The setUpdateFunction, setStartFunction, setStopFunction and setResetFunction all set their respective optional functions. Each take the function to be called on the particular event and the arguments that should be passed to that function as a list. Just like the constructor if the function takes no arguments then an empty array [] needs to be passed in as the second argument.

The setLimit function updates the timer limit. By default the timer limit is the javascript value Infinity.

The setInterval function updates the wait time between the update function calls. This can be called while the timer is running and will take place after the event from the last setTimeout function occurs. An example to demonstrate this is calling start on a one minute timer and then immediately changing the interval to be 5 seconds. The 5 second interval wont take place until the one minute timer has expired.

Finally the getCount() function returns the timer count.

To demonstrate BTimer in action check out the following:

Count: 0

0.3 second 1 second 5 seconds

Note: Clicking on reset does not update the count to 0.

The extra needed javascript functions for this are the following:

function BTimerMyStart0() {
    if (typeof BTimerMyTimer0 == 'undefined') {
        BTimerMyTimer0 = new BTimer(300,BTimerMyUpdate0,[]);
        BTimerMyTimer0.setResetFunction(BTimerOther0,['called reset']);
        BTimerMyTimer0.setStartFunction(BTimerOther0,['called start']);
function BTimerMyUpdate0() {
    document.getElementById('BTimerDynamic0').innerHTML="Count: "
function BTimerMyPause0() {
    BTimerOther0('called pause');
function BTimerOther0(string) {
    if (typeof BTimerMyStatusCount0 == 'undefined') BTimerMyStatusCount0 = 0;
    document.getElementById('BTimerStatus0').innerHTML = BTimerMyStatusCount0++
        +": " + string + "\n"
        + document.getElementById('BTimerStatus0').innerHTML;

And the accompanying html:

<textarea id="BTimerStatus0" style="width:200px;height:150px;">Status Area</textarea>
<div id="BTimerDynamic0">Count: 0</div>
<input type="button" value="Start" id="BTimerStart0" onclick="BTimerMyStart0();" />
<input type="button" value="Pause" id="BTimerPause0"
       onclick="BTimerMyTimer0.stop();" DISABLED />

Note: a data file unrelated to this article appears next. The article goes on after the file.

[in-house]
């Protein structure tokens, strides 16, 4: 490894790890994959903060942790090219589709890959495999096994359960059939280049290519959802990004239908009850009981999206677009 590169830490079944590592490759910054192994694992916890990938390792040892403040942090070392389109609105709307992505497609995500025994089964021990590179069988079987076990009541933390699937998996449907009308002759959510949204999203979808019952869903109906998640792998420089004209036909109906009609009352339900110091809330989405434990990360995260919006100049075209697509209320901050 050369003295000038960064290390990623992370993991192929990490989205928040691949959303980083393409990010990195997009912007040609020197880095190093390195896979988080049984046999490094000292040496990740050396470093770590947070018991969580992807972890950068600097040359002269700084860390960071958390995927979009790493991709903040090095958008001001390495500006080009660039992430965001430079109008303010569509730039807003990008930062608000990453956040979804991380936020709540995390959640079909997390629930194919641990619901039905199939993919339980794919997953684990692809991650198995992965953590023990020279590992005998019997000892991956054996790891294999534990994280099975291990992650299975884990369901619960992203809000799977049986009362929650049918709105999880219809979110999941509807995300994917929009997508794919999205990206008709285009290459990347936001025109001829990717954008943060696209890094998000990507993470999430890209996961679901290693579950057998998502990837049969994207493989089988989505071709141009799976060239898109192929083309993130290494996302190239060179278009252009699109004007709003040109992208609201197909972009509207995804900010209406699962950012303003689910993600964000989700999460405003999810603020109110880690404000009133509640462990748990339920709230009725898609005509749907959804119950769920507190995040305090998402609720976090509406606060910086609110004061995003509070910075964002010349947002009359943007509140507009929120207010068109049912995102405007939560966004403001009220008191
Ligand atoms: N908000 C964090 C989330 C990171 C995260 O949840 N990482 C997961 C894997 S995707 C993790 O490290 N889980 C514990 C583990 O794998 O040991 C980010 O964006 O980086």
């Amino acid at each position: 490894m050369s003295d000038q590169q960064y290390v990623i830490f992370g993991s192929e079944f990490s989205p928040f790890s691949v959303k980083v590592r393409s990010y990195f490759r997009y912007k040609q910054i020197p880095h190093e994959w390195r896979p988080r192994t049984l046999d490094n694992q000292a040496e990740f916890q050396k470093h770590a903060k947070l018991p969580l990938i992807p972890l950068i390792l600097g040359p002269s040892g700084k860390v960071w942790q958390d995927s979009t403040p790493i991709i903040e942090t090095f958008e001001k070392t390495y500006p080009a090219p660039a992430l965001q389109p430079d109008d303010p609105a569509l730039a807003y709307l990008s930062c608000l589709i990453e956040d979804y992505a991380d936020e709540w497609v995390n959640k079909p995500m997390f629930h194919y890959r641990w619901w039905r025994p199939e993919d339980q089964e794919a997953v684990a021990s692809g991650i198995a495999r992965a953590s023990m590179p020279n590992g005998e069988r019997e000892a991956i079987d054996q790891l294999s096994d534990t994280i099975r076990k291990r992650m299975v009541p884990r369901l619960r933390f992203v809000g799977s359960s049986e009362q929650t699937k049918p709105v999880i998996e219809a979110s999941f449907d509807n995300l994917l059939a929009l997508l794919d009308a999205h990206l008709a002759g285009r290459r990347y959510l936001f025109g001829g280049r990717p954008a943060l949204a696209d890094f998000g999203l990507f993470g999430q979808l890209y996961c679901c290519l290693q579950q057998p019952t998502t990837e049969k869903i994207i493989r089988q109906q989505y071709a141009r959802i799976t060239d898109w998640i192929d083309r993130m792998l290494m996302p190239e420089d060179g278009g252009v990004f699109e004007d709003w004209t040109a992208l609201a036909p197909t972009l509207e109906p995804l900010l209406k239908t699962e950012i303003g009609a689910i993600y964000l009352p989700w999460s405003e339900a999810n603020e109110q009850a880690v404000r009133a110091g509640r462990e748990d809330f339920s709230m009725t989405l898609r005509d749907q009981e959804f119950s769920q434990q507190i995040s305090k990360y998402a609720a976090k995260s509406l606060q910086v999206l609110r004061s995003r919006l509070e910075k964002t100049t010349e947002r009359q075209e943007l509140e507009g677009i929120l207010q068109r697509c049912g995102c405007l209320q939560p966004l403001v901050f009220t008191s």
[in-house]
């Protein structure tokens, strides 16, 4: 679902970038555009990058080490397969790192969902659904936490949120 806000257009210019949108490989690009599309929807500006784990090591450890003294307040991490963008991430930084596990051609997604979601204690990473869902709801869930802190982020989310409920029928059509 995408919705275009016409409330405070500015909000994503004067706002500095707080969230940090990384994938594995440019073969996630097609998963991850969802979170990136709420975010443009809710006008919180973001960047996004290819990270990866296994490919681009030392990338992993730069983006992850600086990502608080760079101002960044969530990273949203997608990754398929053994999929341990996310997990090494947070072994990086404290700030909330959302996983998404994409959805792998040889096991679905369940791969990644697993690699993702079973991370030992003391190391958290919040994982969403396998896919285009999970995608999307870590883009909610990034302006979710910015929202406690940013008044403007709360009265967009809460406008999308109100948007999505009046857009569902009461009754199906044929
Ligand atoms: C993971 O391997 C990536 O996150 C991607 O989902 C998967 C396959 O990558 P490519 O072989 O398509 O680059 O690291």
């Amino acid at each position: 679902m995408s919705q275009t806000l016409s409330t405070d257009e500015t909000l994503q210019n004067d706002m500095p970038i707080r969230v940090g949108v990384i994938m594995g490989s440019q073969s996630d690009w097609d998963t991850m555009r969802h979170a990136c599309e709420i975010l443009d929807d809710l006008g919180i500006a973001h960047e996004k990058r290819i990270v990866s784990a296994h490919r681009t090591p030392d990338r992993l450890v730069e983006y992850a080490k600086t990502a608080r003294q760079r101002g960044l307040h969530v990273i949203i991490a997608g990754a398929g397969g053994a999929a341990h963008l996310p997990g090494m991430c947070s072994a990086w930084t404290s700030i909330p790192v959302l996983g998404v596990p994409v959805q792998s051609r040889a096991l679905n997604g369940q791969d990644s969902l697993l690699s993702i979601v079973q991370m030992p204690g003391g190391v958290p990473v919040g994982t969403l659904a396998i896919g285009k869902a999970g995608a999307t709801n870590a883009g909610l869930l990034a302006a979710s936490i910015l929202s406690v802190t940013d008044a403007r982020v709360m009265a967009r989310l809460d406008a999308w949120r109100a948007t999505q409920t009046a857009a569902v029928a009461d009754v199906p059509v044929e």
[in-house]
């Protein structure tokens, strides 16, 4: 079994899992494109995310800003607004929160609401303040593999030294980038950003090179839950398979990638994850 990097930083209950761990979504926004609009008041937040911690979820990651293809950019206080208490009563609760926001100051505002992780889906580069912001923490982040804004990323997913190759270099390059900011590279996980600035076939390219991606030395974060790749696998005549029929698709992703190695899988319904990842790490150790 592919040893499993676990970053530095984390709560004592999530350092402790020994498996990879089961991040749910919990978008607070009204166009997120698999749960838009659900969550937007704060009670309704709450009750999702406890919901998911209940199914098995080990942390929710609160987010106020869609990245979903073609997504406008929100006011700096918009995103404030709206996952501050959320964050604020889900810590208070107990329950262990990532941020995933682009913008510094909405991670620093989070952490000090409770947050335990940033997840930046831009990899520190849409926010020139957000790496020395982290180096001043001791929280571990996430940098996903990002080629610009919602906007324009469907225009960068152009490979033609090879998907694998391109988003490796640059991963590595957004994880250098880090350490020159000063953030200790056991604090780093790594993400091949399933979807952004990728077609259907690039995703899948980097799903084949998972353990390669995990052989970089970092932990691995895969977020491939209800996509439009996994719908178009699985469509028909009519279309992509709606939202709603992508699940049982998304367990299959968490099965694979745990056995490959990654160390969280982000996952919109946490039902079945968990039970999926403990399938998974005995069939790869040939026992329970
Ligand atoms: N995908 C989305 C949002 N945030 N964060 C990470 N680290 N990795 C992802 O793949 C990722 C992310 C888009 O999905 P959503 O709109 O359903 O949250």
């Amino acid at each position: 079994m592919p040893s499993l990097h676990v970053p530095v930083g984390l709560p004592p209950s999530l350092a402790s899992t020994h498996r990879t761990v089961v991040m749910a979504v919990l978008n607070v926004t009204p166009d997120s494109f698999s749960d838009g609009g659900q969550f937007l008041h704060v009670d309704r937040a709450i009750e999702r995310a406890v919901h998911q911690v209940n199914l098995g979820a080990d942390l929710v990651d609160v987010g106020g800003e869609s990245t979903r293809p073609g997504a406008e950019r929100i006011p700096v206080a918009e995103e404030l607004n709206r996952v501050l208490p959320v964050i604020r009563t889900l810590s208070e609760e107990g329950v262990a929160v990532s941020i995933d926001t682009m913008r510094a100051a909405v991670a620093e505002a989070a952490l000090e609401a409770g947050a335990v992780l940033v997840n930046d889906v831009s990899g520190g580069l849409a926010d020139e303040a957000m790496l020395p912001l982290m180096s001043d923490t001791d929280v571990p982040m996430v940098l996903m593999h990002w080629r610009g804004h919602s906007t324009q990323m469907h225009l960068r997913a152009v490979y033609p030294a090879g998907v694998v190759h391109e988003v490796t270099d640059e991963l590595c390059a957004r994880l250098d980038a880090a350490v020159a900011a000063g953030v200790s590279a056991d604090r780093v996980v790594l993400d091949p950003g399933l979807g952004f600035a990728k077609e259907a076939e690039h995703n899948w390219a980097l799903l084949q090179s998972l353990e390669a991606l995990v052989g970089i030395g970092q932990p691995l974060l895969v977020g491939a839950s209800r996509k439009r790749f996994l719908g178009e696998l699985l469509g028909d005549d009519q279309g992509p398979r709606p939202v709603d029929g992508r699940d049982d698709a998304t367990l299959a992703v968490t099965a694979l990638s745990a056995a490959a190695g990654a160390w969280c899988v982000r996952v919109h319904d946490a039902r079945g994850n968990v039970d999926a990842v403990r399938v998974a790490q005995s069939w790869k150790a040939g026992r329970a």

<input type="button" value="Reset" id="BTimerReset0"
       onclick="BTimerMyTimer0.reset();" DISABLED />
<input type="radio" id="BTimerRadio00" name="BTimertimeout"
       BTimerOther0('selected .3 second');" CHECKED DISABLED/> 0.3 second<br/>
<input type="radio" id="BTimerRadio10" name="BTimertimeout"
       BTimerOther0('selected 1 second');" DISABLED/> 1 second<br/>
<input type="radio" id="BTimerRadio20" name="BTimertimeout"
       BTimerOther0('selected 5 seconds');" DISABLED/> 5 seconds<br/>

This javascript code is fairly self explanatory with the exception of BTimerMyStart0. Since I want to create my timer the first time I call start it is necessary to verify that upon further start button presses the same does not occur. This is what line 8 does. One can also see that I set the limit to 50 in addition to setting start, stop and reset functions. Just a reminder that these functions are purely optional; I’m using them to demonstrate their purpose.

Once the start function is called we now have a variable BTimerMyTimer0 which points to our timer object. We interact with this object by defining our onclick actions with the pause and reset buttons.

Finally the BTimerOther0 function simply updates the textarea with the string it receives. This function demonstrates passing arguments to a user defined event function.

Well I think that’s it, feel free to use BTimer.js but please keep the two lines of comments so that one may have access to this post for support on the timer.

BTimer Class Source